Assault weapon ban bill dies: Members of the Senate Judiciary Committee voted 6-3 to table a bill that would prohibit the manufacture, sale, trade or ownership of automatic weapons Monday. Sen. William Soules, D-Las Cruces, said after the hearing for Senate Bill 171 lawmakers on the committee raised issues about whether it is constitutional to ban such weapons in the wake of last summer’s U.S. Supreme Court decision to expand the right to bear arms under the Second Amendment.

“There are issues with whether it is constitutional or not with the most recent Supreme Court rulings,” Soules said in an interview. “I am by no means an expert of that sort. It didn’t surprise me with the recent Supreme Court ruling. I knew it was a longshot.”

The vote to table the bill ran along bipartisan lines, with Democratic senators Bill O’Neill and Daniel Ivey-Soto of Albuquerque and Joseph Cervantes of Las Cruces joining Republican senators Greg Baca of Belen, Mark Moores of Albuquerque and Cliff Pirtle of Roswell to table the measure.

In a news release issued by the Senate Republicans, Baca said, “Like most of the gun bills being considered this Session, Senate Bill 171 needlessly targets law-abiding citizens and threatens them with a felony for exercising their Second Amendment right.”

In a legislative session in which fighting crime and enacting gun safety laws have become priorities, it’s unclear if the committee’s decision signals difficulty for a similar bill, House Bill 101, working its way through the House of Representatives. The bill is scheduled to be heard next in the House Judiciary Committee. 

“Vulnerable newborns”: A bill designed to ensure the state Children, Youth and Families Department keeps a close eye on “vulnerable newborns” with fetal alcohol syndrome or exposure to other substances passed the Senate Monday with bipartisan support.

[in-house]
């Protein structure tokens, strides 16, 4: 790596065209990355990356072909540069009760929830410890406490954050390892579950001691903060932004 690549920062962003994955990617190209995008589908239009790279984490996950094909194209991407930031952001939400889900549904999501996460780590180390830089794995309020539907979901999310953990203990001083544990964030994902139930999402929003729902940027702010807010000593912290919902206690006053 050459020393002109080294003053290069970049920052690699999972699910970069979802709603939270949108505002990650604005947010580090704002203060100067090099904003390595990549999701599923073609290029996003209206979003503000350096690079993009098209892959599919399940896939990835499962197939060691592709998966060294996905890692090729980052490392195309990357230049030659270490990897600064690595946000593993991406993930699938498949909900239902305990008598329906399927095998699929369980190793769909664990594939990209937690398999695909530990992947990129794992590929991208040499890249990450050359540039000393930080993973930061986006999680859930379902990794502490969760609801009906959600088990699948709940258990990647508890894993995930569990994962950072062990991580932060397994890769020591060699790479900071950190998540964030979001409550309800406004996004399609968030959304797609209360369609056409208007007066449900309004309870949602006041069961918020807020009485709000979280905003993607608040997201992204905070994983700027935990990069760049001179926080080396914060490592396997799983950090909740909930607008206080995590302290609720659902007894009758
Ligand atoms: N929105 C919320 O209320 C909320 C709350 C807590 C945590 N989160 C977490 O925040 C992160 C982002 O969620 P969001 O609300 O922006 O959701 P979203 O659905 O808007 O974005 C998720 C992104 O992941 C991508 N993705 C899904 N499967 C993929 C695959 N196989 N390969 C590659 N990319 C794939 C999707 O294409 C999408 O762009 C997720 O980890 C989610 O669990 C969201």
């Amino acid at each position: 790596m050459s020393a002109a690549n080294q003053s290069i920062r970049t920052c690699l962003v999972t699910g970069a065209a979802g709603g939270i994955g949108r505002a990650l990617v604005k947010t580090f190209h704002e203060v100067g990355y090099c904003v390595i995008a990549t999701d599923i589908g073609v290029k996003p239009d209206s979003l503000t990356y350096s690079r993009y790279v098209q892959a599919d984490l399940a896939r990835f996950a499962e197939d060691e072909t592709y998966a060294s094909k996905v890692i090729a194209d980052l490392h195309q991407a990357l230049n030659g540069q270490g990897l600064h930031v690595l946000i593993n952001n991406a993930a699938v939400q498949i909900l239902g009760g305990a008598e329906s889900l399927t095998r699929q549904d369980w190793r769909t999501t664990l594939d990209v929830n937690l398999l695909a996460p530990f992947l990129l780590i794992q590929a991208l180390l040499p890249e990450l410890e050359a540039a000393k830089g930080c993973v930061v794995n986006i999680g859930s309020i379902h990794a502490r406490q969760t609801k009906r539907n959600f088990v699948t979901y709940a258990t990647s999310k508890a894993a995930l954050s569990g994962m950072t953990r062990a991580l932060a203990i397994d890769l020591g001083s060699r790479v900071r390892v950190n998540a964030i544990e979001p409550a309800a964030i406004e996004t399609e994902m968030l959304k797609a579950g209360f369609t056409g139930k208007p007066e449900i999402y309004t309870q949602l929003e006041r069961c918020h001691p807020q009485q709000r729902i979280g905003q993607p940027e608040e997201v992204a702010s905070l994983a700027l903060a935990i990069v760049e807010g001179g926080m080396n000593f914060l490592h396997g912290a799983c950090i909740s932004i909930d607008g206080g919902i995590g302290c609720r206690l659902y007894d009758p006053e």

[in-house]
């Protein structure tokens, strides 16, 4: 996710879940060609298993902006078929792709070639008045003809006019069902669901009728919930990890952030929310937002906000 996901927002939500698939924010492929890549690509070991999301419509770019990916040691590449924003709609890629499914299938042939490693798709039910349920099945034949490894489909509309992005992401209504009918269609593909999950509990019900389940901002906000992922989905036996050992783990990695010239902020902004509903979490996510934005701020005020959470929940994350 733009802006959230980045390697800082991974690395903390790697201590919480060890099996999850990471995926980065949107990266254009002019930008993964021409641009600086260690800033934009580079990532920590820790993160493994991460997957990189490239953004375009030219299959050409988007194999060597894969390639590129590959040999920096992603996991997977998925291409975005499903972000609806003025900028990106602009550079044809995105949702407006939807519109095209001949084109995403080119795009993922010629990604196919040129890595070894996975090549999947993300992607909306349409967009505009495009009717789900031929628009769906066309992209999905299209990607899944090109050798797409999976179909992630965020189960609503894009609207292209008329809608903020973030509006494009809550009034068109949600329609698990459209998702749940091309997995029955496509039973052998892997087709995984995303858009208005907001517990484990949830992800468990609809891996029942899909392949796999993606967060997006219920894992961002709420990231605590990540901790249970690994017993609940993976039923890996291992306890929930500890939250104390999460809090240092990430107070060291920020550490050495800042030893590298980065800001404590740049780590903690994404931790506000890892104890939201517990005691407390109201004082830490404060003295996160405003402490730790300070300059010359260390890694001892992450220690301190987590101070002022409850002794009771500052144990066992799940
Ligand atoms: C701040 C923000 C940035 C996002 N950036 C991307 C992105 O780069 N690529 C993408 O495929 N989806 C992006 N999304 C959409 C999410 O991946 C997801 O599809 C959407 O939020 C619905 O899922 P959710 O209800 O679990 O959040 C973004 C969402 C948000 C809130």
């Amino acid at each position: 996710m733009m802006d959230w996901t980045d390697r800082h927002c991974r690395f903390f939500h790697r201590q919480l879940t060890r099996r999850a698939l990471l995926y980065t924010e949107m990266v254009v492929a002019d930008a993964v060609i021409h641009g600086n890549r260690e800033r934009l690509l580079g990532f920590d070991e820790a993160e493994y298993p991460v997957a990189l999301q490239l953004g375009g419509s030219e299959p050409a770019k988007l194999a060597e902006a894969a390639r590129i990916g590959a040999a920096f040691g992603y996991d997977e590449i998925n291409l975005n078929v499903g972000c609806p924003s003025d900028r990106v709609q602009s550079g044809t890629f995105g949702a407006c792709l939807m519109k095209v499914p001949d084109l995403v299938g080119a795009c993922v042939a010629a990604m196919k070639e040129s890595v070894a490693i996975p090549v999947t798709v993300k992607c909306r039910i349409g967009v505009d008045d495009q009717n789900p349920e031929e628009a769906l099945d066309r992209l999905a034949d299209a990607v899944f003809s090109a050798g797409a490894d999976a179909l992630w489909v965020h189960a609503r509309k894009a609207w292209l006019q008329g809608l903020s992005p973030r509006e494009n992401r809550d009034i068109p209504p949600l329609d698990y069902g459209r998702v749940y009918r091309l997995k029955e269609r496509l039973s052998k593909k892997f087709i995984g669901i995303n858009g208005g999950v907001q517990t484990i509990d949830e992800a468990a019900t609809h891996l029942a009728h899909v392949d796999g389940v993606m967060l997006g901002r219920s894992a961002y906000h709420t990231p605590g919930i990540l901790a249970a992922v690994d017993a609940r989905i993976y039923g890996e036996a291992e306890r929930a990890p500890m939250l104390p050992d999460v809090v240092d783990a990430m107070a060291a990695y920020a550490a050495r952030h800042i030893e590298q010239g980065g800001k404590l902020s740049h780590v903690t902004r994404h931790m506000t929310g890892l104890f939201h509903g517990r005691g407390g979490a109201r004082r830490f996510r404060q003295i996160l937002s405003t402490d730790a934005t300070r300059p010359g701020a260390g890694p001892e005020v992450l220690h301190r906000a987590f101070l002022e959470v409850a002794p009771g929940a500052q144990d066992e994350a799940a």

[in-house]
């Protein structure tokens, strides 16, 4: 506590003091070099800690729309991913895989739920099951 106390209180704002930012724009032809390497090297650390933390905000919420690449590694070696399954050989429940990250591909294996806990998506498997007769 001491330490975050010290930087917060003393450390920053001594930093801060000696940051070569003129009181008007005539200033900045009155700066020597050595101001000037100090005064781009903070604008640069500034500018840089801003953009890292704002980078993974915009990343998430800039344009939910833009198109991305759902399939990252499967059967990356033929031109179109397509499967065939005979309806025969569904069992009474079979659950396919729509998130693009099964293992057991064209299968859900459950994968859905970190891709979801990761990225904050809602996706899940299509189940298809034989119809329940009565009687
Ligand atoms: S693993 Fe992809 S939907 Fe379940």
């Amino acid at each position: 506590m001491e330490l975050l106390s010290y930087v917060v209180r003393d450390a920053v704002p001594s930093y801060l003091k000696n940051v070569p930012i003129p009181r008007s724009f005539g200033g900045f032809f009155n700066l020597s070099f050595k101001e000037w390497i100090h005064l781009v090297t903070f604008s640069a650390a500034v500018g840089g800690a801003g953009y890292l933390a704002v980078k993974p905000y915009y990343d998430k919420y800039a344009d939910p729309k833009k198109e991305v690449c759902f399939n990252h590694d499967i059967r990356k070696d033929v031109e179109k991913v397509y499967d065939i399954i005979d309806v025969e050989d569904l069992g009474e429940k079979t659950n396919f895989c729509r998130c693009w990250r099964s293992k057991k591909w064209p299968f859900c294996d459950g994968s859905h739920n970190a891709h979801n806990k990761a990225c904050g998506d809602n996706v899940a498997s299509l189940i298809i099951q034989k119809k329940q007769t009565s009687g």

Senate Bill 150 requires CYFD to conduct a family assessment when a family or caregiver fails to comply with a so-called plan of care after a substance-exposed infant is born, said the sponsor, Sen. Gay Kernan, R-Hobbs.

CYFD also would be required to provide referrals for substance abuse treatment, counseling and other services aimed at addressing underlying factors that may jeopardize the safety or well-being of the baby, she said.

“Children born with drug addictions are in need of special attention as early as possible,” Kernan said in a statement. “As it stands, these high-need, high-risk babies born into inherently dubious situations have no follow-up on their essential plan of care. This bill simply ensures that these difficult cases do not become tomorrow’s front-page tragedy.”

The bill heads next to the House of Representatives. 

STI prevention and treatment: Senate Bill 132, which would eliminate copays for preventive care and treatment of sexually transmitted infections, passed the Senate along party lines Monday.